I recently had a CT scan of the head in an emergency room. My medical record shows the radiation dose as DLP 582 mGY-cm. Can you tell me what this equals in terms of millisieverts?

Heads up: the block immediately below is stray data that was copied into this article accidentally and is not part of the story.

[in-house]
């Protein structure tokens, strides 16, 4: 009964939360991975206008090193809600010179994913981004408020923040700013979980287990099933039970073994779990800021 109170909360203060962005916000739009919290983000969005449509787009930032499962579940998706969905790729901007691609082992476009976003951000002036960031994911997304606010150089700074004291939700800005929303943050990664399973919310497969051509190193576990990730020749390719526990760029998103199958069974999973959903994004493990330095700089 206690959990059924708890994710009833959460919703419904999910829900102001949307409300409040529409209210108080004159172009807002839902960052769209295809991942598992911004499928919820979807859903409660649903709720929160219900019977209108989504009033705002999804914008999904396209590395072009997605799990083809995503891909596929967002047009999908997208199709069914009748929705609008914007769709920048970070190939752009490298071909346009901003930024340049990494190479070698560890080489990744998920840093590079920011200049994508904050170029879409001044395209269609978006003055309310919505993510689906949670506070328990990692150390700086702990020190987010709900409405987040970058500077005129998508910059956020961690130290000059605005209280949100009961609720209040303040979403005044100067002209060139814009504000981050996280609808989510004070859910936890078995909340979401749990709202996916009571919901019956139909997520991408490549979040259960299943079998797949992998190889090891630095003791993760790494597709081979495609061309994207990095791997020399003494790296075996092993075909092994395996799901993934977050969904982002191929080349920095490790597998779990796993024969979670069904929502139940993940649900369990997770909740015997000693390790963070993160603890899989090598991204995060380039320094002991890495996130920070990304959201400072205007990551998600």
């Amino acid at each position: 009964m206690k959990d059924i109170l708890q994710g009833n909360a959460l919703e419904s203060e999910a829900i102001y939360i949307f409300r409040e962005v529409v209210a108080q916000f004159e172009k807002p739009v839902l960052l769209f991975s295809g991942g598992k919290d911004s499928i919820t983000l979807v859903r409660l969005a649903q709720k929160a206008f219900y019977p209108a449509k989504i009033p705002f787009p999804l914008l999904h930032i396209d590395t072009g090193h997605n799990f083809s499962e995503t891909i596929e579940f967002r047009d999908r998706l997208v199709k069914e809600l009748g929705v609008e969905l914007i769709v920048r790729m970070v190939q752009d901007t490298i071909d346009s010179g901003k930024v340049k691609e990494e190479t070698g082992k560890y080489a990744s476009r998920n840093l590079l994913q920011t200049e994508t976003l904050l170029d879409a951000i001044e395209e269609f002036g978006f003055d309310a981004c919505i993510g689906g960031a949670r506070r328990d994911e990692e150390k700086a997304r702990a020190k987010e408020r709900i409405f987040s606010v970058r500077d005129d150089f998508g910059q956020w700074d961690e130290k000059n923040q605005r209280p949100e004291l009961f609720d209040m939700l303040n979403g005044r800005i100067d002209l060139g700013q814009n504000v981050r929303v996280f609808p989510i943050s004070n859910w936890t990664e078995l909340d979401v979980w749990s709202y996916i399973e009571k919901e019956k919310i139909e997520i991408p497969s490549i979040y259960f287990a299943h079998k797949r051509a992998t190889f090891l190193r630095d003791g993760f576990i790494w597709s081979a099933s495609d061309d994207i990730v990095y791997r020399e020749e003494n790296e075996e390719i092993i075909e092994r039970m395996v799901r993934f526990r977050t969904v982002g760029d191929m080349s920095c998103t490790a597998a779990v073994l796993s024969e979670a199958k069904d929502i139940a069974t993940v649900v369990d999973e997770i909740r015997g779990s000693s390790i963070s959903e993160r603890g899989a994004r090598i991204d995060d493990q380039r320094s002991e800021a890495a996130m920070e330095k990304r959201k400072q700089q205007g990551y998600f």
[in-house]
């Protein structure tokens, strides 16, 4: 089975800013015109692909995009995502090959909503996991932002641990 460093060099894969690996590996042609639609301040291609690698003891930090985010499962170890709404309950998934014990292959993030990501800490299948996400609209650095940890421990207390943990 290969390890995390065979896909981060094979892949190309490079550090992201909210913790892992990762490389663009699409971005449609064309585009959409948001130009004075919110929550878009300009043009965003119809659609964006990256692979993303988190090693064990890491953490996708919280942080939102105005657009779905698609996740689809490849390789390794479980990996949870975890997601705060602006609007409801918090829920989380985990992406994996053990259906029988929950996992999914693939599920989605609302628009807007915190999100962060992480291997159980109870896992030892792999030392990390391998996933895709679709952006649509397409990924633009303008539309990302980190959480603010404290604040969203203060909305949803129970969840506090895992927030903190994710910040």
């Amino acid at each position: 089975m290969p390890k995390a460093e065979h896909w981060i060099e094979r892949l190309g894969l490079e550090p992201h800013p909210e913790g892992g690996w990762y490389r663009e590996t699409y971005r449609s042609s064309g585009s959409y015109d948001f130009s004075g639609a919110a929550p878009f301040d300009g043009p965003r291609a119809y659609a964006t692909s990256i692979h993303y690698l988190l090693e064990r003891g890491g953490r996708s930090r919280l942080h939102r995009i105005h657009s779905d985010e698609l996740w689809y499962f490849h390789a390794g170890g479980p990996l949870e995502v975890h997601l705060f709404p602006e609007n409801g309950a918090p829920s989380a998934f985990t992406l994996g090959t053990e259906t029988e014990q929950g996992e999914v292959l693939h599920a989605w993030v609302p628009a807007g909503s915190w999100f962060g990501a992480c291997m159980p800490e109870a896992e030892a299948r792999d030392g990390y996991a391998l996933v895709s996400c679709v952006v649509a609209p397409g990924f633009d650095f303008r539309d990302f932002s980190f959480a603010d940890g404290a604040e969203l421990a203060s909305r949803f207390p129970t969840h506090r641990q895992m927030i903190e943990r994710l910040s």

DLP stands for Dose x Length Product and is one of the measures used to quantify radiation used during CT scanning. It is measured in units of mGy*cm. You asked about the dose expressed in milliSieverts, so you are interested in knowing the effective dose resulting from this CT scan. Effective dose is the sum of the individual organ doses for all organs that were irradiated, adjusted to account for the sensitivity of each organ to radiation. Because our knowledge of these sensitivities is for the average member of a population, not for any individual, effective dose applies only to populations and not to individuals. Therefore, we can say that a DLP of 582 mGy*cm from a head CT scan corresponds to an effective dose of about 1.2 mSv to the average adult. It may be helpful to compare this value to the average annual "natural background" dose in the US of 3.2 mSv from naturally occurring sources of ionizing radiation such as radon and cosmic rays. Effective doses in this range have not been associated with any negative health consequences, while the diagnostic information from a CT scan can have tremendous health benefits.